"I've seen similar scenes in small towns in Brazil and Cambodia and even the American West--lives being lived with unselfconscious deliberateness. There's no desire, or no energy, to pretend anything. I see desperate disappointment and loneliness in such scenes of domesticity and routine. I feel far removed and want no part of them. Yet I can't look away. What hunger of theirs is being fed, when they seem to me instead like scenarios of slow decay? What is it about these scenes that I don't understand?"
He is always interesting in his descriptions of the sights he sees, finding hidden treasures in unfamiliar and familiar places. A visit to Baltimore and the house where Babe Ruth was born is an opportunity for McCarthy to talk about one of his favorite things--the home as micro museum. He first visited such a museum with his first wife in Stockholm, Sweden--playwright and novelist August Strindberg's house.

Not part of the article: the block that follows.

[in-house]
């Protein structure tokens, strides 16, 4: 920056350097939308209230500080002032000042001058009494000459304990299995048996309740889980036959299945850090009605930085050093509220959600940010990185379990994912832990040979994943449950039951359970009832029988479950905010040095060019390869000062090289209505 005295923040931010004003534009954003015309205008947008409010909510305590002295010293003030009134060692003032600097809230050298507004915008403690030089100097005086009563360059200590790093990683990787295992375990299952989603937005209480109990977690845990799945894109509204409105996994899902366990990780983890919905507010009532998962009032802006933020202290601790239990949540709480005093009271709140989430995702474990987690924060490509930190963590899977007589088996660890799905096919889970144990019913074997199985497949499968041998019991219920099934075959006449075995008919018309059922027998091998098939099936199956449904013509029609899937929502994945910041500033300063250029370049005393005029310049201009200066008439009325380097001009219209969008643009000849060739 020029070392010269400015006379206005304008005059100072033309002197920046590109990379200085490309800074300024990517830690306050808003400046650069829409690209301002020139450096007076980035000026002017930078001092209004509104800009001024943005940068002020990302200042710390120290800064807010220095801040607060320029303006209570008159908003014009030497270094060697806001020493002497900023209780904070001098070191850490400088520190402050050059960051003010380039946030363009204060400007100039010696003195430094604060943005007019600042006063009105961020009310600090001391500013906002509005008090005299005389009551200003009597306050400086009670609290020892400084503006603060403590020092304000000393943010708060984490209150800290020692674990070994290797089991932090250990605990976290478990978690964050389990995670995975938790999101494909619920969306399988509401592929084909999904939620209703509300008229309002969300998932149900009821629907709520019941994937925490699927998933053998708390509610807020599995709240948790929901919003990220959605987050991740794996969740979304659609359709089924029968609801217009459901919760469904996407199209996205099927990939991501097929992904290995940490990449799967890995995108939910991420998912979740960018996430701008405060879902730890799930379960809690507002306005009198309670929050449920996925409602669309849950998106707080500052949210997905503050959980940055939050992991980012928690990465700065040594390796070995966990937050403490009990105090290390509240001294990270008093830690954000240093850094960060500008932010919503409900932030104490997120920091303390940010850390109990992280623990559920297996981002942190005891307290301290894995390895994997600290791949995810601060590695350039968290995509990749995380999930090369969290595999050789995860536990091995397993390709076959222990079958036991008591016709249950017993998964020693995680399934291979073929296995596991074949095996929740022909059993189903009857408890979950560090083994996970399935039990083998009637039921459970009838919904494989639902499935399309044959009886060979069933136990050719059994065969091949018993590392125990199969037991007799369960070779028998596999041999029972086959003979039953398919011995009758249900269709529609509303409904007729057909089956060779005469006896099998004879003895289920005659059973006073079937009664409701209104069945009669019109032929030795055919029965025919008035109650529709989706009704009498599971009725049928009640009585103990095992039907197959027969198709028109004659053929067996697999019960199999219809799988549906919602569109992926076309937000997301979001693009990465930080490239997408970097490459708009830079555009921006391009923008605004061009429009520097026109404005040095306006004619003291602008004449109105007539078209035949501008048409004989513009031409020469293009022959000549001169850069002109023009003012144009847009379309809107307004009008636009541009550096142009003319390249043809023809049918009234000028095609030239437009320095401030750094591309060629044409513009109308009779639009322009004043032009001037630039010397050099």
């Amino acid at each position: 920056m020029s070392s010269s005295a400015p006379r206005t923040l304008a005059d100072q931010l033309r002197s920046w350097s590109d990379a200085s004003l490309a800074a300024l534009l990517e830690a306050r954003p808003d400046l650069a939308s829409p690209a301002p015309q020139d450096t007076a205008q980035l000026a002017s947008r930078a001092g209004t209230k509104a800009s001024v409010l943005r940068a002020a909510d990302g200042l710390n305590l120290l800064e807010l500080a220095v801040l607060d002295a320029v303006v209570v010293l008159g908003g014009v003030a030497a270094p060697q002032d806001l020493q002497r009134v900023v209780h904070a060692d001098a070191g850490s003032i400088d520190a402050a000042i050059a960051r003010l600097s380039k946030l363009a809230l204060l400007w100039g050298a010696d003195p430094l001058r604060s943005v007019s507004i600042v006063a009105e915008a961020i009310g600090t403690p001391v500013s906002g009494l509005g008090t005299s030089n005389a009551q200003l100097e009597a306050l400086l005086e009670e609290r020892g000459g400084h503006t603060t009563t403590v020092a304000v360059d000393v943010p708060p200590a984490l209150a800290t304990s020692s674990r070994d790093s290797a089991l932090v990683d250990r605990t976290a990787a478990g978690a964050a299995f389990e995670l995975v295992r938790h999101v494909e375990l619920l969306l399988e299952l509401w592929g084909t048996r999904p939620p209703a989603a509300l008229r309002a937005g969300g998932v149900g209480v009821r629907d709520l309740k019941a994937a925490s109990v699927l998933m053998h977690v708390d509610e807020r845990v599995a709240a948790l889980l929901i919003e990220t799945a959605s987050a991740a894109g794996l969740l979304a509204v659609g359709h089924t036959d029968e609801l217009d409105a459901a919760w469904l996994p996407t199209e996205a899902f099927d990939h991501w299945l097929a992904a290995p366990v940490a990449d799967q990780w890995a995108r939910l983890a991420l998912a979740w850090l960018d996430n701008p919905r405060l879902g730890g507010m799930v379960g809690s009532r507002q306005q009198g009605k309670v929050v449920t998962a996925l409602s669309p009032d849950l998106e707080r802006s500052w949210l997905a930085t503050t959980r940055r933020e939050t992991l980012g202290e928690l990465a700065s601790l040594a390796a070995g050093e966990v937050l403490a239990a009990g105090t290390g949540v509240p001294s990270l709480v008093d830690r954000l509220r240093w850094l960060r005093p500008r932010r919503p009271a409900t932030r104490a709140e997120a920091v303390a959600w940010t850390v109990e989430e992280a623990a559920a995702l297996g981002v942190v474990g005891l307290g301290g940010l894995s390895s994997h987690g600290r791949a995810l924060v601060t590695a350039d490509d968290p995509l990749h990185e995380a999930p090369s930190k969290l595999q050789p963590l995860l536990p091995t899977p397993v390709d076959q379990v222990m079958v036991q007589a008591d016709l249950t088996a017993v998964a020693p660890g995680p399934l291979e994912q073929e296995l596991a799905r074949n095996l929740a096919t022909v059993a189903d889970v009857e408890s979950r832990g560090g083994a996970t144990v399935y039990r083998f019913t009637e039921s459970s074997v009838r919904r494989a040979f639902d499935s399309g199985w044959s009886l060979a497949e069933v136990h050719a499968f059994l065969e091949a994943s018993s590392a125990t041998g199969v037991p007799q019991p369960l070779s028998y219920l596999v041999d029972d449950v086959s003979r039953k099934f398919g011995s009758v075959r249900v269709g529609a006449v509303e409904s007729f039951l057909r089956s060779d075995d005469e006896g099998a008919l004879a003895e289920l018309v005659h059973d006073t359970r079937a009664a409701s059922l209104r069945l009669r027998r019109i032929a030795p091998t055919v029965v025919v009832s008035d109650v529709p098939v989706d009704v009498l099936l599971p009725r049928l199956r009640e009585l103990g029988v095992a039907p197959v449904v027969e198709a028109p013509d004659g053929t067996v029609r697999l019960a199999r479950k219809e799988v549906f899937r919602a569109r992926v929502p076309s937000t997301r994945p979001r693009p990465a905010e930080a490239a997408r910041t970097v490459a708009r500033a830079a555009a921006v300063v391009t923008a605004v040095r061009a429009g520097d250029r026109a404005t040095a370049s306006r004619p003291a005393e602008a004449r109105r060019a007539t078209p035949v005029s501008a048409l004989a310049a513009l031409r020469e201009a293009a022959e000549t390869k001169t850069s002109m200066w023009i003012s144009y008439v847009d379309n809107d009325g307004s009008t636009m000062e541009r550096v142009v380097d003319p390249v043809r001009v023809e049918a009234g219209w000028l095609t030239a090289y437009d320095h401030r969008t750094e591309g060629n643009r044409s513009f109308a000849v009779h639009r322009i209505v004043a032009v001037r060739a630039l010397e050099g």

"What I feared would be a dreary and dull hour proved be a fascinating look inside the writer's life. His desk and chair, his pens and notebooks and letters, his eyeglasses and walking stick, relics of his life, proved fascinating. I have sought out home museums ever since."
McCarthy will be previewing his new book with a live chat on Friday, 9/14 at 6pm EST. Readers can RSVP and tune-in via Shindig to get a sneak preview and hear the author read from The Longest Way Home: One Man's Quest for the Courage to Settle Down.
The more McCarthy travels, the more he finds himself being pulled towards people, and wanting to involve his family in this part of his life. As the book progresses, he's no longer quite the loner that he used to be. Readers will enjoy taking this journey with McCarthy, and may be tempted to plan some soul-searching travel of their own.